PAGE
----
One of the simplest reasons it is difficult for people to lose weight is because you have to eat. You don’t have to smoke, in order to survive. You don’t have to drink or do drugs to survive. Yes, I know it feels like it when you are quitting these things, but the point is that you can quit them. You can’t quit eating. So we have to learn to do other things: eat less, eat smarter, use up more calories, etc. We all know the drill. But you still have to eat.
It causes great stress when we are expected to stop doing something we must do. Or, we can state the opposite as well: It causes great stress when we are expected to do something we can’t do.
Adam and Eve, their children, and the generations that followed were somehow expected to survive an existence where they were drawn to the Lord by the need in their hearts, but unable to reach Him and reconnect with Him. They had lost their communion, their unity, with Him and had no way to restore it. No matter how much they wanted to return to the Lord, they couldn’t. The one thing that could connect them with the heart of God, His life in them, was gone. That’s why He told them they would die.
There were certainly people who knew and loved God before the cross. I think Adam and Eve remained close to God and He cared for them. We know that He interacted with their family. But it wasn’t the same. The life was gone. The relationship was so much less than it was in the Garden.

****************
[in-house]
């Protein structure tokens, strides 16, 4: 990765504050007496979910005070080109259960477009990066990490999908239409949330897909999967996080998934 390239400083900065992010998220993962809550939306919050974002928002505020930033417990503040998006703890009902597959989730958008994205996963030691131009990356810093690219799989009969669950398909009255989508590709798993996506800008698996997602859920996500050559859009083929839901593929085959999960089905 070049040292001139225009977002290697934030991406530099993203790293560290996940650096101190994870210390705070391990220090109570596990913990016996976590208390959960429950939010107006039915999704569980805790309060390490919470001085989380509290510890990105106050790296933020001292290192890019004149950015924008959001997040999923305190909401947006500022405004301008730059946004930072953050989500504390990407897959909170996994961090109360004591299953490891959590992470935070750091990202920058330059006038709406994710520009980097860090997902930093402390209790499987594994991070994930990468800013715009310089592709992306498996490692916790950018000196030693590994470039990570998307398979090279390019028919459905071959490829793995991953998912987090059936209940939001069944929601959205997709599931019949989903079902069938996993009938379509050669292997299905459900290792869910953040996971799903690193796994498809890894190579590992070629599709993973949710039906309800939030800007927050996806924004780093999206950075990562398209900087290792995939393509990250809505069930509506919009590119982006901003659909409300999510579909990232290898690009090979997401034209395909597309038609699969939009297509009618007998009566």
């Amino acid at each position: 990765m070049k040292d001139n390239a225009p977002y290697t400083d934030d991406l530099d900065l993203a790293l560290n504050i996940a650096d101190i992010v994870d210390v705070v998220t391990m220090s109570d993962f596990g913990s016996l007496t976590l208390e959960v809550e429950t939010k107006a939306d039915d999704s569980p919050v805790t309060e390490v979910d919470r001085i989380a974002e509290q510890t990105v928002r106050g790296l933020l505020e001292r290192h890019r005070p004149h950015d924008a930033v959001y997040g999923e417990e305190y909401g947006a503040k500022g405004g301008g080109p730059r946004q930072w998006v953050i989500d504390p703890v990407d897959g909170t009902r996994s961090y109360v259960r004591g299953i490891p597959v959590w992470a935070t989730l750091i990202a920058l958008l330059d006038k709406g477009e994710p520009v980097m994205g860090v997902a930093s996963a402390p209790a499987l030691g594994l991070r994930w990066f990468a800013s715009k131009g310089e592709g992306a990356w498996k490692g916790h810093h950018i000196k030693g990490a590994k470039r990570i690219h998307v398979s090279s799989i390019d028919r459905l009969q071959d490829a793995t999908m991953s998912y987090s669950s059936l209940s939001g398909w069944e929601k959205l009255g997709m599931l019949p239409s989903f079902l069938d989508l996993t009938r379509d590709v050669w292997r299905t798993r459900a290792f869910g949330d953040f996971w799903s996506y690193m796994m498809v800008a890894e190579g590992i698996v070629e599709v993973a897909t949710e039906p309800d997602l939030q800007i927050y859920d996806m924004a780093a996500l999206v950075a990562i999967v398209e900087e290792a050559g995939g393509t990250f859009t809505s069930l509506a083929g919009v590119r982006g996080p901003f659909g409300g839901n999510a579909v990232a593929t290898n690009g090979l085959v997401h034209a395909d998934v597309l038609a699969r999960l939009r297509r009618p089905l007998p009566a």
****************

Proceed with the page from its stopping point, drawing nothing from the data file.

In the Garden, Adam and Eve walked and talked with God. I expect that they laughed with Him and each other. Their life was so much better than anything we can imagine. But the only example we have in Scripture of anyone else enjoying that kind of relationship with God was Jesus. We see glimpses of it as He walked in the garden with the Father. His times of prayer were true communion with the Father. No one else had that. There were hints. Enoch walked with God. Moses talked with God. Abraham and David and Isaiah had special relationships with God. But always from a distance. Always less than what was.
But the need was there. Humans were made to live in communion with God. Nothing would be right until that was restored. The tension and sadness in the heart allowed sin to compound. Separation grew to hate. Hate grew to murder. Murder grew to war. Loss led to grief. Grief led to depression. Depression led to self-destruction. Trying to satisfy the longing, the emptiness, either became the ambition or the destruction of humanity. Human history, human religion, human art—all reveal the effect of this inherent suffering.
From the beginning, God had a plan of restoration. Yet, He knew that humans would develop their own plan as well. The two plans grew until a day of choice would come again.
Grace 101 is a simple attempt to explain what has happened to us and what God has done for us. So much of what we have learned has been confused by sectarian doctrines and theological jargon. It is sometimes difficult to see the message the Lord wants us to understand as we read the Bible or worship together. The series of posts will be found in the category called Grace 101 and begins here. Enjoy!